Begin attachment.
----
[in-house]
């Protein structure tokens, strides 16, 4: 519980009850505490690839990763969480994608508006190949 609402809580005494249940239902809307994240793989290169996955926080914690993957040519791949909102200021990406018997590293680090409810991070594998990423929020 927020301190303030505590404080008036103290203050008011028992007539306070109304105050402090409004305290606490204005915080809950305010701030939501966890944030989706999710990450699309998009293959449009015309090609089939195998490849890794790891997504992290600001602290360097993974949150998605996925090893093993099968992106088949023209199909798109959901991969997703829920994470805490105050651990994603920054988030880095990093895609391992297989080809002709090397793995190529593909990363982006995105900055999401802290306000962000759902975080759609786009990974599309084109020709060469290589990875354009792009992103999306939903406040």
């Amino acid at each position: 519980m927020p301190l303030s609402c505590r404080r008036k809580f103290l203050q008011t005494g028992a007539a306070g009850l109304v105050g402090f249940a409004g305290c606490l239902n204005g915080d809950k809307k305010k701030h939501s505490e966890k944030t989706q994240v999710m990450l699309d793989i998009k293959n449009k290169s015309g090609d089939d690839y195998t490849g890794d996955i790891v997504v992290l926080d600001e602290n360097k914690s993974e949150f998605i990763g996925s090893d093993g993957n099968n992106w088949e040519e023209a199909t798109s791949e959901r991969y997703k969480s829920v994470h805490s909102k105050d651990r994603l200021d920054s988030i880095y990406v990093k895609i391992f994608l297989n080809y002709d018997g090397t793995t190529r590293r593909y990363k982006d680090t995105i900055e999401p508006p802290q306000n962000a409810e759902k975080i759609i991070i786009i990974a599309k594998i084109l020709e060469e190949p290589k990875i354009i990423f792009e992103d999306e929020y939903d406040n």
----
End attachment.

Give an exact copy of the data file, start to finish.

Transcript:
[in-house]
């Protein structure tokens, strides 16, 4: 519980009850505490690839990763969480994608508006190949 609402809580005494249940239902809307994240793989290169996955926080914690993957040519791949909102200021990406018997590293680090409810991070594998990423929020 927020301190303030505590404080008036103290203050008011028992007539306070109304105050402090409004305290606490204005915080809950305010701030939501966890944030989706999710990450699309998009293959449009015309090609089939195998490849890794790891997504992290600001602290360097993974949150998605996925090893093993099968992106088949023209199909798109959901991969997703829920994470805490105050651990994603920054988030880095990093895609391992297989080809002709090397793995190529593909990363982006995105900055999401802290306000962000759902975080759609786009990974599309084109020709060469290589990875354009792009992103999306939903406040």
């Amino acid at each position: 519980m927020p301190l303030s609402c505590r404080r008036k809580f103290l203050q008011t005494g028992a007539a306070g009850l109304v105050g402090f249940a409004g305290c606490l239902n204005g915080d809950k809307k305010k701030h939501s505490e966890k944030t989706q994240v999710m990450l699309d793989i998009k293959n449009k290169s015309g090609d089939d690839y195998t490849g890794d996955i790891v997504v992290l926080d600001e602290n360097k914690s993974e949150f998605i990763g996925s090893d093993g993957n099968n992106w088949e040519e023209a199909t798109s791949e959901r991969y997703k969480s829920v994470h805490s909102k105050d651990r994603l200021d920054s988030i880095y990406v990093k895609i391992f994608l297989n080809y002709d018997g090397t793995t190529r590293r593909y990363k982006d680090t995105i900055e999401p508006p802290q306000n962000a409810e759902k975080i759609i991070i786009i990974a599309k594998i084109l020709e060469e190949p290589k990875i354009i990423f792009e992103d999306e929020y939903d406040n």